As for the bigger picture, it remains unclear what Lance Hornsby intends to do. The under-appreciated second in command to Pamela Milton makes an interesting point to Carol that as a high-ranking representative of the Commonwealth, he has an inner knowledge of how everything works inside the Commonwealth. This, theoretically, makes him the most dangerous villain within this massive community. Plus, nobody would suspect a man everybody ignores.
Lance takes Carol out of the Commonwealth to a poppy farm, where they meet a group of farmers producing opium in the fields for hospital supplies provided to Commonwealth hospitals. Officially, this farm is an unofficial part of the Commonwealth. Lance and Carol have arrived to negotiate new terms with Moto, a farmer demanding higher prices in exchange for the opium they harvest. Nothing’s as simple as it seems. Carol takes on the task of finding out that Moto has been claiming pay rises from Lance instead of handing it out to the workers. To ensure their silence, Moto beats the workers.
This week, Connie is facing an uphill struggle with her editors to write the real story surrounding Tyler. A press release from Pamela Milton is unacceptable, and Connie is out to find the truth. In defiance, Connie investigates the story regardless. After a failed attempt to speak to Tyler at a Commonwealth hospital, where he remains under armed guard, the military keeps tight-lipped on the charges against Tyler.
Eventually, Connie confronts a bloodied Mercer, who takes down a group of walkers to save two largely incompetent Commonwealth soldiers (despite their training, they’re pretty useless). Connie plays her hand and reveals to Mercer that Max is Mercer’s sister. Now, how Connie reached this conclusion is unclear. Mercer is present at the hospital and scowls them away from Tyler’s hospital room, and that’s about it.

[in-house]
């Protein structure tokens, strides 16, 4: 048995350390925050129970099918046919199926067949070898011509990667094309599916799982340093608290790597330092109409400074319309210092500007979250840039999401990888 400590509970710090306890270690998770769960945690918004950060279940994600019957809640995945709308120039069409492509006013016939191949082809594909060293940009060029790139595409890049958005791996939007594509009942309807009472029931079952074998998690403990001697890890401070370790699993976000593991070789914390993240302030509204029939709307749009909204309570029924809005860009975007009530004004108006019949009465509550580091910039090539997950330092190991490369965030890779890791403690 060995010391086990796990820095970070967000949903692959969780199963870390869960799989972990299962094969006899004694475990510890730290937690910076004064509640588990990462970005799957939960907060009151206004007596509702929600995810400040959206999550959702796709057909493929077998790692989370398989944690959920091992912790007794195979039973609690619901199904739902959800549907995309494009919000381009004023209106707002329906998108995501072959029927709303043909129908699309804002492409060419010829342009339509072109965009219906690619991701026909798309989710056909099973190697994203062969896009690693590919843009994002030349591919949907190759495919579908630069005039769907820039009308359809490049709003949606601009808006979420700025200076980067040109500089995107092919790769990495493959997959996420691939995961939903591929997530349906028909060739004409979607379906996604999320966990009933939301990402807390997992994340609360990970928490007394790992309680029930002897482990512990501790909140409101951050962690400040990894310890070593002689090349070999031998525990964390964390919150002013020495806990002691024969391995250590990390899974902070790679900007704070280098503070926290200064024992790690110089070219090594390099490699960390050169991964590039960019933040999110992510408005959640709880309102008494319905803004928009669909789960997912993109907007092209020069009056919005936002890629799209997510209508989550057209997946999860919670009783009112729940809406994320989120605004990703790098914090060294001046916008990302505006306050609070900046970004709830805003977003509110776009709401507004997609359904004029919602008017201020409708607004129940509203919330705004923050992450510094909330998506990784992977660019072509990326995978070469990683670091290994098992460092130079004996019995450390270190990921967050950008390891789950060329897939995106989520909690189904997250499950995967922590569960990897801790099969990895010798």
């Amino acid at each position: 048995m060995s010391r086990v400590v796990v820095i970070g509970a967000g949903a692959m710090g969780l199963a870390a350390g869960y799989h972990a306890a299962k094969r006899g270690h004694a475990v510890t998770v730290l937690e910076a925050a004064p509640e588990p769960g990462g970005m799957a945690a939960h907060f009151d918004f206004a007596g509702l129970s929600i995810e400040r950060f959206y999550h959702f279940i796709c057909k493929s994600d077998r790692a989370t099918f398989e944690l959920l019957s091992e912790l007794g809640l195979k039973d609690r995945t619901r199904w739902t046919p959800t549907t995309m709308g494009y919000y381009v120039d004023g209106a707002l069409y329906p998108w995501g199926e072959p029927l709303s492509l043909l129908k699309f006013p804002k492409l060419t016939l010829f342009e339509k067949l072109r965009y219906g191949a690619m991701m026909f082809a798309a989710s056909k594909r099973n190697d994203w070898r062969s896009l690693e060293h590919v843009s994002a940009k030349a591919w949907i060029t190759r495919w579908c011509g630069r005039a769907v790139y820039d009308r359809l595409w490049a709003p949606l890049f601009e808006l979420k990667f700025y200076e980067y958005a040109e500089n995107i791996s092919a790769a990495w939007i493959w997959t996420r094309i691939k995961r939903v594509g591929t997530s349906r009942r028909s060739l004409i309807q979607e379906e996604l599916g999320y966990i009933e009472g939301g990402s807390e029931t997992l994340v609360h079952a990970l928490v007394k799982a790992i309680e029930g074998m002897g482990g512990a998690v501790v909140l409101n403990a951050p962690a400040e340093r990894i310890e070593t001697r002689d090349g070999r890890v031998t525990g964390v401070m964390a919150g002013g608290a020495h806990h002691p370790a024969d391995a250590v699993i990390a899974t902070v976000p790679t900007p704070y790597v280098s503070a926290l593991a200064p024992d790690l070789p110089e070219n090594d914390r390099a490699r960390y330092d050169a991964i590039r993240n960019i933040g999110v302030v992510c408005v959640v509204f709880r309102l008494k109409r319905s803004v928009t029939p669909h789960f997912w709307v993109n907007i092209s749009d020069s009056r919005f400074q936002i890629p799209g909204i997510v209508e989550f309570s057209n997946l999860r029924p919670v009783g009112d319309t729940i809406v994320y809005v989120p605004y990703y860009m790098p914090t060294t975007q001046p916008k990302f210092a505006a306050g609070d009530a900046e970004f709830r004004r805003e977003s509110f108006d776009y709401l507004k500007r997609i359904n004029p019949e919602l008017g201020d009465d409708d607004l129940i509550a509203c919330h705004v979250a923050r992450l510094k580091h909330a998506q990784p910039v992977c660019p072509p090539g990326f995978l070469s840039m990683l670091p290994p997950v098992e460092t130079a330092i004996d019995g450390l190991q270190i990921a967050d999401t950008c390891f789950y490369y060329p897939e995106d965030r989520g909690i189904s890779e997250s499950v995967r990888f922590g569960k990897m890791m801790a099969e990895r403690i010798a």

Later, Connie receives a mysterious note with a list of names. Tyler Davis is on the list. Meanwhile, Mercer discovers that Tyler has been transferred from the hospital ward without his approval, punching a wall in anger. There are more fearsome powers within the Commonwealth than Mercer and his military. My money would be on Lance.
To conclude this review, “Rogue Element” is a character-centric instalment into the Commonwealth saga led by a ferociously emphatic performance from Josh McDermitt (Eugene), who plays detective to discover his perfect love story has been a ruse for the betterment of the community. Josh Hamilton’s chillingly calm portrayal of Lance Hornsby makes his showdown with Eugene thrilling to watch, proving that Hornsby could be one of the show’s best antagonists in many years.
Mercer broods most of the time while he’s not saving his comrades from the undead, but the sibling revelation was a surprise, while Carol’s poppy farm B-plot was a bit tame and underwhelming. While “Rogue Element” focuses primarily on Eugene’s Stephanie story, it feels that everything else falls below standards.
Unfortunately, this has happened far more often since the show’s golden age faded away. Lastly, it’s important to mention that The Walking Dead’s Michael Cudlitz (who played Abraham through Seasons 4 to 7) directed “Rogue Element,” so it’s nice to see his name back in the credits.
For more The Walking Dead content, Flickluster recently reported that a new spin-off featuring Maggie and Negan would debut on AMC in 2023. What do you think of the eleventh season of The Walking Dead so far at the mid-season break? Give us your thoughts in the comment section below!